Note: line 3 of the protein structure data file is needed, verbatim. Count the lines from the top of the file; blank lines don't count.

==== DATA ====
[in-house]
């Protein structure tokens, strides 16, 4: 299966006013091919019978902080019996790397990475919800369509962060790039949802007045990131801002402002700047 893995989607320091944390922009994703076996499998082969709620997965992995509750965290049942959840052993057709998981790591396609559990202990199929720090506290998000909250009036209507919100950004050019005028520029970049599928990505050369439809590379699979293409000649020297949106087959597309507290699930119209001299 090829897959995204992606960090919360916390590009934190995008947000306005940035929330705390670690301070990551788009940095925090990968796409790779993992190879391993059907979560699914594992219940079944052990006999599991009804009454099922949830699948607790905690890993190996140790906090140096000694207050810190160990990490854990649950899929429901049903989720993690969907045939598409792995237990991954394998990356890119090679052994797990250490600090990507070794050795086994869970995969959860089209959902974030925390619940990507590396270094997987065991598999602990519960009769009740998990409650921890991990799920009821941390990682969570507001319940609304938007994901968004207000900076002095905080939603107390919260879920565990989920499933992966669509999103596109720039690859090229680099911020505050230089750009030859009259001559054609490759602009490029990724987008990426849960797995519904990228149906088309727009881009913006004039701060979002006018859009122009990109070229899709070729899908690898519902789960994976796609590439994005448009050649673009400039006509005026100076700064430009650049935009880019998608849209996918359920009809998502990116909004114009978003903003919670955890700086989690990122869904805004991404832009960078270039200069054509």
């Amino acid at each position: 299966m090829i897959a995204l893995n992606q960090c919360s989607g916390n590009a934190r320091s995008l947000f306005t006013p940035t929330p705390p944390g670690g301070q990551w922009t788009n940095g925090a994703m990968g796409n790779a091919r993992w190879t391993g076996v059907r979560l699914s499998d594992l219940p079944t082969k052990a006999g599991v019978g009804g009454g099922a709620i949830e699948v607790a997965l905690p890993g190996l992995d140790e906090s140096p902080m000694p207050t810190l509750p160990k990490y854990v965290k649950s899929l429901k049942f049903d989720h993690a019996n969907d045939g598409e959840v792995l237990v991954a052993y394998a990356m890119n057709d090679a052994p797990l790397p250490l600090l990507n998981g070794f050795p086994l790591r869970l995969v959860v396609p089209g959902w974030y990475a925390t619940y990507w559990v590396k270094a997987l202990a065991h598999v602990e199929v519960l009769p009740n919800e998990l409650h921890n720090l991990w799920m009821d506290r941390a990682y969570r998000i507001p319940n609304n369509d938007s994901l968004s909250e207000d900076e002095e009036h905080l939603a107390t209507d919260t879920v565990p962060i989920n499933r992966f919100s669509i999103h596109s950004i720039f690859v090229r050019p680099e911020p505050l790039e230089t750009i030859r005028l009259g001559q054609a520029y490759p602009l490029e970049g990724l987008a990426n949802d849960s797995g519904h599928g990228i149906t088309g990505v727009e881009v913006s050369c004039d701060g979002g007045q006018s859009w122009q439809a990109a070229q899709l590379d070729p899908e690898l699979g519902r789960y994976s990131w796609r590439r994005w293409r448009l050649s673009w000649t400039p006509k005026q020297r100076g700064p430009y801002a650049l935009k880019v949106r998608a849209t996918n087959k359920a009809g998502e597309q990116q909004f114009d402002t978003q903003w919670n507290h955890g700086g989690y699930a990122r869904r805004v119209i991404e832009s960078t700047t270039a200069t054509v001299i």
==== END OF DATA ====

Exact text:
């Amino acid at each position: 299966m090829i897959a995204l893995n992606q960090c919360s989607g916390n590009a934190r320091s995008l947000f306005t006013p940035t929330p705390p944390g670690g301070q990551w922009t788009n940095g925090a994703m990968g796409n790779a091919r993992w190879t391993g076996v059907r979560l699914s499998d594992l219940p079944t082969k052990a006999g599991v019978g009804g009454g099922a709620i949830e699948v607790a997965l905690p890993g190996l992995d140790e906090s140096p902080m000694p207050t810190l509750p160990k990490y854990v965290k649950s899929l429901k049942f049903d989720h993690a019996n969907d045939g598409e959840v792995l237990v991954a052993y394998a990356m890119n057709d090679a052994p797990l790397p250490l600090l990507n998981g070794f050795p086994l790591r869970l995969v959860v396609p089209g959902w974030y990475a925390t619940y990507w559990v590396k270094a997987l202990a065991h598999v602990e199929v519960l009769p009740n919800e998990l409650h921890n720090l991990w799920m009821d506290r941390a990682y969570r998000i507001p319940n609304n369509d938007s994901l968004s909250e207000d900076e002095e009036h905080l939603a107390t209507d919260t879920v565990p962060i989920n499933r992966f919100s669509i999103h596109s950004i720039f690859v090229r050019p680099e911020p505050l790039e230089t750009i030859r005028l009259g001559q054609a520029y490759p602009l490029e970049g990724l987008a990426n949802d849960s797995g519904h599928g990228i149906t088309g990505v727009e881009v913006s050369c004039d701060g979002g007045q006018s859009w122009q439809a990109a070229q899709l590379d070729p899908e690898l699979g519902r789960y994976s990131w796609r590439r994005w293409r448009l050649s673009w000649t400039p006509k005026q020297r100076g700064p430009y801002a650049l935009k880019v949106r998608a849209t996918n087959k359920a009809g998502e597309q990116q909004f114009d402002t978003q903003w919670n507290h955890g700086g989690y699930a990122r869904r805004v119209i991404e832009s960078t700047t270039a200069t054509v001299i």